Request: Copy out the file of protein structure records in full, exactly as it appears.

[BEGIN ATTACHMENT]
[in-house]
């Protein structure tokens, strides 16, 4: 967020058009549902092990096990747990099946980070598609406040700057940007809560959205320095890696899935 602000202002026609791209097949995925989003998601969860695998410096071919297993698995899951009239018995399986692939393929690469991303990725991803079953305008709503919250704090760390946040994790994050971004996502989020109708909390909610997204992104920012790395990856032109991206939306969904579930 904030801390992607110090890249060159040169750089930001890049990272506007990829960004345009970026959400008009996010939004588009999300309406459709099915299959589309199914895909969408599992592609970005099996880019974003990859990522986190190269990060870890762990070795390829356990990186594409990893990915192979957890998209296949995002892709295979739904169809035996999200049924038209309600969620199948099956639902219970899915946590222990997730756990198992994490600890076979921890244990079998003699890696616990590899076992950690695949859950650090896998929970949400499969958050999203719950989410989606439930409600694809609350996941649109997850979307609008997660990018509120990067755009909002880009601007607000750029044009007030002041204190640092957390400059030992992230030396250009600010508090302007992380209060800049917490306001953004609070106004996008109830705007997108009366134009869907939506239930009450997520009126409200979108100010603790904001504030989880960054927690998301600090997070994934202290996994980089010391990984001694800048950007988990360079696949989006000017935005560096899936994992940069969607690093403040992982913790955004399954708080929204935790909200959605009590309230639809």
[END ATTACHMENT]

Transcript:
[in-house]
């Protein structure tokens, strides 16, 4: 967020058009549902092990096990747990099946980070598609406040700057940007809560959205320095890696899935 602000202002026609791209097949995925989003998601969860695998410096071919297993698995899951009239018995399986692939393929690469991303990725991803079953305008709503919250704090760390946040994790994050971004996502989020109708909390909610997204992104920012790395990856032109991206939306969904579930 904030801390992607110090890249060159040169750089930001890049990272506007990829960004345009970026959400008009996010939004588009999300309406459709099915299959589309199914895909969408599992592609970005099996880019974003990859990522986190190269990060870890762990070795390829356990990186594409990893990915192979957890998209296949995002892709295979739904169809035996999200049924038209309600969620199948099956639902219970899915946590222990997730756990198992994490600890076979921890244990079998003699890696616990590899076992950690695949859950650090896998929970949400499969958050999203719950989410989606439930409600694809609350996941649109997850979307609008997660990018509120990067755009909002880009601007607000750029044009007030002041204190640092957390400059030992992230030396250009600010508090302007992380209060800049917490306001953004609070106004996008109830705007997108009366134009869907939506239930009450997520009126409200979108100010603790904001504030989880960054927690998301600090997070994934202290996994980089010391990984001694800048950007988990360079696949989006000017935005560096899936994992940069969607690093403040992982913790955004399954708080929204935790909200959605009590309230639809």